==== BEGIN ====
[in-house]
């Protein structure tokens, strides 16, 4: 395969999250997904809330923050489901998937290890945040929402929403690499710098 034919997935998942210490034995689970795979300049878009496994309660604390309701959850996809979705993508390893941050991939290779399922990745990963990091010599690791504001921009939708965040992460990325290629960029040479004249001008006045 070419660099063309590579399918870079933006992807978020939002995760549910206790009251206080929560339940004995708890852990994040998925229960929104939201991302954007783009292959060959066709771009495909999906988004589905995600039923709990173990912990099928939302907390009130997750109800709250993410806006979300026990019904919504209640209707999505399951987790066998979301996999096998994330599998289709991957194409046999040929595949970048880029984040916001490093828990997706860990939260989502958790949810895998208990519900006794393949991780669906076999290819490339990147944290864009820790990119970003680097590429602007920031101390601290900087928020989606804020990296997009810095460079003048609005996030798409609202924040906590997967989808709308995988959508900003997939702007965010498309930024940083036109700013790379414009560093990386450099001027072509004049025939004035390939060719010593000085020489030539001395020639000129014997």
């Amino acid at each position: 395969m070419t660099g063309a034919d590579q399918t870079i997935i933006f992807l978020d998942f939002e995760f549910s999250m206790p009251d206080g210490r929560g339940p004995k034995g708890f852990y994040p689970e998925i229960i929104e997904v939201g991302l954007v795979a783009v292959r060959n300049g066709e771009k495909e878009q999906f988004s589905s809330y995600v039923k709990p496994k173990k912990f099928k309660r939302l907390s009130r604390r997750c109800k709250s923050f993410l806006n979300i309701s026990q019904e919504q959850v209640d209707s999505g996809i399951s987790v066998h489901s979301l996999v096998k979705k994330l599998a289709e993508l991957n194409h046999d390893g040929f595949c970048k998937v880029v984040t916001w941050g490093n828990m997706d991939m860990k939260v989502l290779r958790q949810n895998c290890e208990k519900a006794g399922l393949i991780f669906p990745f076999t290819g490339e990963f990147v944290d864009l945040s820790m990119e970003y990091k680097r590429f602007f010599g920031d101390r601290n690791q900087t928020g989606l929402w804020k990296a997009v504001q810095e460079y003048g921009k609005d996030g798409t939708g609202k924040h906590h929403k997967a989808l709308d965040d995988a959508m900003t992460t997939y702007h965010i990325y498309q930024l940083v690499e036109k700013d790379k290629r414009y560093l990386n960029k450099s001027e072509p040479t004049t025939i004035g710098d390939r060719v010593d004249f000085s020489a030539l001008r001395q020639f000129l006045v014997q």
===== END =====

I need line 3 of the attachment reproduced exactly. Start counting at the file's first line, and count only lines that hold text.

């Amino acid at each position: 395969m070419t660099g063309a034919d590579q399918t870079i997935i933006f992807l978020d998942f939002e995760f549910s999250m206790p009251d206080g210490r929560g339940p004995k034995g708890f852990y994040p689970e998925i229960i929104e997904v939201g991302l954007v795979a783009v292959r060959n300049g066709e771009k495909e878009q999906f988004s589905s809330y995600v039923k709990p496994k173990k912990f099928k309660r939302l907390s009130r604390r997750c109800k709250s923050f993410l806006n979300i309701s026990q019904e919504q959850v209640d209707s999505g996809i399951s987790v066998h489901s979301l996999v096998k979705k994330l599998a289709e993508l991957n194409h046999d390893g040929f595949c970048k998937v880029v984040t916001w941050g490093n828990m997706d991939m860990k939260v989502l290779r958790q949810n895998c290890e208990k519900a006794g399922l393949i991780f669906p990745f076999t290819g490339e990963f990147v944290d864009l945040s820790m990119e970003y990091k680097r590429f602007f010599g920031d101390r601290n690791q900087t928020g989606l929402w804020k990296a997009v504001q810095e460079y003048g921009k609005d996030g798409t939708g609202k924040h906590h929403k997967a989808l709308d965040d995988a959508m900003t992460t997939y702007h965010i990325y498309q930024l940083v690499e036109k700013d790379k290629r414009y560093l990386n960029k450099s001027e072509p040479t004049t025939i004035g710098d390939r060719v010593d004249f000085s020489a030539l001008r001395q020639f000129l006045v014997q």